Pandora Media shares surged more than 3 percent Friday on speculation that founder and CEO Tim Westergren might be prepping a sale of the company.
The struggling music-streaming service delayed a deadline for nominating dissident board directors to March 17 from this week — a move some investors interpreted as signaling a possible deal.
Shareholder support for a takeover is now so high that BTIG analyst Greenfield predicted in a Thursday research note that, without a sale, CEO Westergren risks losing his board seat at the company’s annual meeting.
Also calling for a sale is Keith Meister of Corvex Management, which owns about 10 percent of Pandora.
Last May, in a blistering letter to the company’s board, the former Carl Icahn protege urged the radio streamer to hire an investment bank to assess takeover interest.
Pandora tried to placate Meister by retaining Centerview Partners to weigh strategic options. Nevertheless, Pandora rejected an informal $15-a-share offer from SiriusXM Radio over the summer.
The stock has since languished below $13, closing Friday at $12.78 even with its bullish bump.
Sirius, with the backing of majority owner Liberty Media, is still considered the most likely partner for Pandora — a deal that would combine Pandora’s 81 million users with Sirius’ automobile-dominant 31.3 million subscribers.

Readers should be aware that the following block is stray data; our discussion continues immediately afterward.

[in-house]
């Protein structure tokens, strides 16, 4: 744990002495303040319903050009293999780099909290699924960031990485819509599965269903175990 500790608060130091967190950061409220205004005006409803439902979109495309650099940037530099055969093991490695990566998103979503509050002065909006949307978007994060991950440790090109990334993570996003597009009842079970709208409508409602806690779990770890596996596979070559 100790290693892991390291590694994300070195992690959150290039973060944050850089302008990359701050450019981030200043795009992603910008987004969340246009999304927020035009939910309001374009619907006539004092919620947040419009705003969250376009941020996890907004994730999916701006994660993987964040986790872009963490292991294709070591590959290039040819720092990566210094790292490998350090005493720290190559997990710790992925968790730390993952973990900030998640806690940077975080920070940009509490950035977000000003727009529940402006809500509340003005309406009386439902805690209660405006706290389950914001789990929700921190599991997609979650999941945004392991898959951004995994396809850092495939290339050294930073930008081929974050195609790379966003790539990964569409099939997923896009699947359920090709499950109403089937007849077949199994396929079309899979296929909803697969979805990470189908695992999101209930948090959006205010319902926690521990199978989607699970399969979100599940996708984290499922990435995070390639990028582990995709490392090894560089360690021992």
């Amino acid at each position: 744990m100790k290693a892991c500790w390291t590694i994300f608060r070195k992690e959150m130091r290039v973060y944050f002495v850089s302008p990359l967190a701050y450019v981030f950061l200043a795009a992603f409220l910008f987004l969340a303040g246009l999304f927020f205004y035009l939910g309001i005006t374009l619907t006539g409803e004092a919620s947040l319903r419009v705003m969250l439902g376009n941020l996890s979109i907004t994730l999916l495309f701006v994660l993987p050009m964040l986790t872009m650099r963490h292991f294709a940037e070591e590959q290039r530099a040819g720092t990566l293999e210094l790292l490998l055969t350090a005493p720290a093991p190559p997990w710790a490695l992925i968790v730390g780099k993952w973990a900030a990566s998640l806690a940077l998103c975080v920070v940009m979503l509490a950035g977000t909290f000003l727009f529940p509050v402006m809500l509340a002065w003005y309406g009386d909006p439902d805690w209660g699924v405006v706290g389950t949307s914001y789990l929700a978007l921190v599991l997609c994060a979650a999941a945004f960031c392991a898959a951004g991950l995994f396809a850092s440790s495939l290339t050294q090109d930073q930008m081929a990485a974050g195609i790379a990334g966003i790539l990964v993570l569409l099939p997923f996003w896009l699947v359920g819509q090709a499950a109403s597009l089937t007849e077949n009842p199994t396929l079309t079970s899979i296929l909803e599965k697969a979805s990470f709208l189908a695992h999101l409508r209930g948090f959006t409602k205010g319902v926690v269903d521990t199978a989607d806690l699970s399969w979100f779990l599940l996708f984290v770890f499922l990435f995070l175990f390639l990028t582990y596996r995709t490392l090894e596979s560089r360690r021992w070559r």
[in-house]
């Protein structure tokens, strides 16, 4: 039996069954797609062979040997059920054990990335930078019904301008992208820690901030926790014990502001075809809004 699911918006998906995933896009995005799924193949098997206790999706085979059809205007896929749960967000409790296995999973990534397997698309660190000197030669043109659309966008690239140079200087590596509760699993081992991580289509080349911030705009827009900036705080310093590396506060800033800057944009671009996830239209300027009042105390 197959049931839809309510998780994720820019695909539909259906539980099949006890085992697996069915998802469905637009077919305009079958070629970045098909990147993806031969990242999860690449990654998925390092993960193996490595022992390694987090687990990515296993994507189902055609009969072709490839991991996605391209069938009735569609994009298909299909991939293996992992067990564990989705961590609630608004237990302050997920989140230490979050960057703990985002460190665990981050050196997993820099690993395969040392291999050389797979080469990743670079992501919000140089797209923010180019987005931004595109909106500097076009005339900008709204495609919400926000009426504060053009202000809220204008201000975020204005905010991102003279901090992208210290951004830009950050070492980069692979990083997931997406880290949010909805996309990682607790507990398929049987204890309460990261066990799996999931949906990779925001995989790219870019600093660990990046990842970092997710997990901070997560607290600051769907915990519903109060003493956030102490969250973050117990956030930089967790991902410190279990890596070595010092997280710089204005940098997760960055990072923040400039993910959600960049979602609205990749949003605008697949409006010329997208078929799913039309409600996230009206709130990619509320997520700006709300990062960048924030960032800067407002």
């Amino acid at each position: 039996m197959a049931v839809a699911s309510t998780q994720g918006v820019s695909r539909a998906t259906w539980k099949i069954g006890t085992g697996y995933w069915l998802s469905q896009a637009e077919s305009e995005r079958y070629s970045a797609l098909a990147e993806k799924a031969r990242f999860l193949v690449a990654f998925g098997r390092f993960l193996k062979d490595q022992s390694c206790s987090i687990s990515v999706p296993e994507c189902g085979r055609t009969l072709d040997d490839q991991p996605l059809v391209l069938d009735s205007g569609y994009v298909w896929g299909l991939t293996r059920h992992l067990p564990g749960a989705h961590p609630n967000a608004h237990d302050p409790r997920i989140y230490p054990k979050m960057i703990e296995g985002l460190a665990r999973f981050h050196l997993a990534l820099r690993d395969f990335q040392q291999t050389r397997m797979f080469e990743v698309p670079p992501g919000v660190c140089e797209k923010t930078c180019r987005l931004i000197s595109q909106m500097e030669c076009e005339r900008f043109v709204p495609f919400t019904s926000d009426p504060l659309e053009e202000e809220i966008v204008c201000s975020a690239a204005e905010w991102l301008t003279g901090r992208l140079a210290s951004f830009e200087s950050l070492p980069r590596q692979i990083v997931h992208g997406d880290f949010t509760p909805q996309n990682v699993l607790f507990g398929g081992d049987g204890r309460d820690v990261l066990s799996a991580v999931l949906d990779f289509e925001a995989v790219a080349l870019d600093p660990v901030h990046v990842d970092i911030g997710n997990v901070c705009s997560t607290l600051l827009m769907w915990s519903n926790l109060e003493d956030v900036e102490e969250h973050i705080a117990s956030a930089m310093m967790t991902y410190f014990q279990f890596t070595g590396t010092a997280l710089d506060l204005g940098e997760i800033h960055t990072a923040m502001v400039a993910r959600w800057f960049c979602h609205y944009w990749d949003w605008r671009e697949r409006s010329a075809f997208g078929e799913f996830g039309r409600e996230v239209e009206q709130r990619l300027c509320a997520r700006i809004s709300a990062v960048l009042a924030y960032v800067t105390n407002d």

But Liberty Media’s Greg Maffei indicated on Tuesday that no deal was imminent.
“Interesting asset,” he said of Pandora during Liberty’s earnings call. “But not clear the valuation makes sense — full stop.”
Greenfield’s research note took aim at founder Westergren with the headline, “You Have Failed, Why Are You Not Selling Pandora Now.”
The analyst blasted Pandora’s plans to buttress its ad-supported free offering and its $4.99-a-month Pandora Plus with a subscription service for $10 a month.
“Launching a subscription music service in direct competition with Spotify, Apple, Amazon and YouTube is foolhardy and risks straining their balance sheet,” Greenfield wrote.
Meister couldn’t be reached for comment on Friday, but in a CNBC interview in October he called Pandora “a hugely valuable piece of property for someone who wants to win in the music business.”